the United States, the Irish Setter's good looks made it more popular
as a show dog than as a field dog, although it still retains the instincts
and abilities of a good hunter, if trained properly.
The Irish Red and White Setter, on the other hand, stayed on the farms
and estates of Ireland as a hunter and companion, relatively unknown outside
of its native country. The Irish Kennel Club considered it the same breed
as the Irish until 1980, but its lack of glamour in comparison to the
Irish meant that it fared poorly at dog shows; in other countries, the
Red and White was not shown at all. It was after World War II that some
setter fanciers "rediscovered" the qualities of this dog, and worked to
enhance the breed and its reputation, particularly in the field. While
still considered a rare breed today, the Red and White is gaining ground,
and is known for its excellent hunting abilities and hard-working spirit.
Setters are successful in the field due to their good noses, their stamina
and strength, and their rapport with their masters. Setters have to be
in tune with their handlers, which demands not only obedience, but trust
and loyalty as well. These qualities, of course, mean that Setters make
wonderful companions off the field. Setters love people, and love to please
their people. They are fairly easy to train, and retain lessons well,
although training should begin young and should always be positive and
gentle, never harsh or punishing.
All of the Setters are happy, friendly, playful dogs, and tend to remain
"puppy-like" longer than some other breeds. As with their physical traits,
there are subtle differences in temperament between the four breeds. The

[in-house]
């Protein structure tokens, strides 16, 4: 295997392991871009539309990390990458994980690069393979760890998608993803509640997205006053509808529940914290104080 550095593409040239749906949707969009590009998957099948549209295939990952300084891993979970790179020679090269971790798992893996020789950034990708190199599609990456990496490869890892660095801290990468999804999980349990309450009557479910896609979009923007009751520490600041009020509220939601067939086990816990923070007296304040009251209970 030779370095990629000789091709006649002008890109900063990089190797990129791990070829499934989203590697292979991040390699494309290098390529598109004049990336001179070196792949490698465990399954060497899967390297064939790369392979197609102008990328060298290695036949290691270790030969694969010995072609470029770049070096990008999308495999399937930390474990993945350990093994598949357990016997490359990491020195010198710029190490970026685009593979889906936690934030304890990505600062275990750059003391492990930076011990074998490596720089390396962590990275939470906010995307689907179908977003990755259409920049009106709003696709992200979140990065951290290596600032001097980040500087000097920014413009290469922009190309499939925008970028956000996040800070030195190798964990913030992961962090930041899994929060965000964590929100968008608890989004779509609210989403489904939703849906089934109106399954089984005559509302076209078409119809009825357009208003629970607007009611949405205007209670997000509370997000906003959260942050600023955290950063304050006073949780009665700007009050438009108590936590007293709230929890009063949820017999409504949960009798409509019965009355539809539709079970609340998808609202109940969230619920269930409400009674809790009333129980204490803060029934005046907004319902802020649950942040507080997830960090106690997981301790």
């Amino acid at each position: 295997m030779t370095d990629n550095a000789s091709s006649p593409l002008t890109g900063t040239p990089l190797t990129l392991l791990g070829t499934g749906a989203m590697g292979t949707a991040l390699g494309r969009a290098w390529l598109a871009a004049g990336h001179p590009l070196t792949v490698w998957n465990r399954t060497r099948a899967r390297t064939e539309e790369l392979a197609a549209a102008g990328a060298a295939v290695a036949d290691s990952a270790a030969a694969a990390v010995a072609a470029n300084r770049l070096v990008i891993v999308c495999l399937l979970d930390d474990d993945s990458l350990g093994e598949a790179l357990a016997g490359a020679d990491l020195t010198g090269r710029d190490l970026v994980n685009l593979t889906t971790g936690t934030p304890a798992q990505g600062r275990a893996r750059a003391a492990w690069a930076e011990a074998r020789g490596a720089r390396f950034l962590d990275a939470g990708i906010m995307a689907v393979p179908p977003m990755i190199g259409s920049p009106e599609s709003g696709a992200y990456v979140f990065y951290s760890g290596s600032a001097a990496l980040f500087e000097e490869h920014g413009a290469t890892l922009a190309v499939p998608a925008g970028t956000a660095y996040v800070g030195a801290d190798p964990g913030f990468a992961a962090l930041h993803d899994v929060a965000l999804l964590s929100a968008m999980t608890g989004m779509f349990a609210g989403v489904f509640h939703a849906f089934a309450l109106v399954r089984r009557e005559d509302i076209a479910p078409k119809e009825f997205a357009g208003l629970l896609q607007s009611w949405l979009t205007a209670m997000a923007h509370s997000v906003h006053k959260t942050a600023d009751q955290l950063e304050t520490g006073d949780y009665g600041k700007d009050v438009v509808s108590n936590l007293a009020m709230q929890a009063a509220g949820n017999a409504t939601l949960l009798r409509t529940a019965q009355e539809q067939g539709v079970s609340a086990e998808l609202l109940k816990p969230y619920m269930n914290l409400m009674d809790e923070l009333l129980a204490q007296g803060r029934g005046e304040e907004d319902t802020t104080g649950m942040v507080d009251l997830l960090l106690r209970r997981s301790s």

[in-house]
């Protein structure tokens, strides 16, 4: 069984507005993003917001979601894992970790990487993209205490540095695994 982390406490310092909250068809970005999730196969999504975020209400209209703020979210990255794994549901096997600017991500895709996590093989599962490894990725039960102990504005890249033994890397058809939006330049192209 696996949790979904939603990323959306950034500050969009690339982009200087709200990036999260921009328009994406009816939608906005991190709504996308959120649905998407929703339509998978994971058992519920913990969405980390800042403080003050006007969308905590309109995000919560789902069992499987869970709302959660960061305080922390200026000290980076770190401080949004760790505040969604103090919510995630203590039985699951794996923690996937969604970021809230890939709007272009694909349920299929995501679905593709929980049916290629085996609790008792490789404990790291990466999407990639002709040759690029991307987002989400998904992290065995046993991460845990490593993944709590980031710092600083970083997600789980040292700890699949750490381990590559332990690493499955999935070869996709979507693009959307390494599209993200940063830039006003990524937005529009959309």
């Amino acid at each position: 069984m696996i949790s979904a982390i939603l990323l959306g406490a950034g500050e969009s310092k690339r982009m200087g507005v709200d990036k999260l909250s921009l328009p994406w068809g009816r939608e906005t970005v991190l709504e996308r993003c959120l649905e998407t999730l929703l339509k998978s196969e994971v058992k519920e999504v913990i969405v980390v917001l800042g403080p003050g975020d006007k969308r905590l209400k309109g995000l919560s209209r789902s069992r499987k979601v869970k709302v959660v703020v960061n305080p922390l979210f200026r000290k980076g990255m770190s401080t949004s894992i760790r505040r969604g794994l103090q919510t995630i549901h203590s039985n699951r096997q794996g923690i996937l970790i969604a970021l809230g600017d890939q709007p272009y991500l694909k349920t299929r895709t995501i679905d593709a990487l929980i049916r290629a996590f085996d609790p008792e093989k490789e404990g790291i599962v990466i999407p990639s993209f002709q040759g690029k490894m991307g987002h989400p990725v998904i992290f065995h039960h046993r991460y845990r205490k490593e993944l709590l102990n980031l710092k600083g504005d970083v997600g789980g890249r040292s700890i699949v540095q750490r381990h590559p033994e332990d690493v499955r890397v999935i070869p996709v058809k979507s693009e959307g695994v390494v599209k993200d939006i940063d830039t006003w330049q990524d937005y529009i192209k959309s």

English Setter is known to be extremely gentle, amiable, and patient.
It is almost too good with children, in that it will tolerate more poking,
pulling and prodding from young people than any dog should have to endure!
The Gordon Setter is known for its "brains" and its adaptability; it can
be frolicking with children one minute, and sitting serenely with an elderly
person the next. The Irish Setter is the clown of the bunch, with a rollicking,
fun-loving personality; it definitely needs an outlet for its energy.
The Irish Red and White is similarly mischievous, with a penchant for
figuring out latches, doorways and gates. The Setters all need a good
deal of daily exercise in a safe, enclosed area.
Setters were bred with the ability to "keep sure and fast"
to mark the location of game for their masters. Off the field, they are
just as likely to "set" a sure and fast place in their owners'
hearts with their unique combination of beauty and personality. As hunters
and pets, whether belton, black and tan, mahogany red, or white with red
patches, Setters are as good as gold.
photo by Mary
Gordon Setters to come to America, Rake and Rachel, arrived
in 1842. Rachel became the trusted hunting dog of Daniel Webster.
Gordon Setters grow to be 24-27 inches and 55-80 pounds; females
are slightly smaller, at 23-26 inches and 45-70 pounds.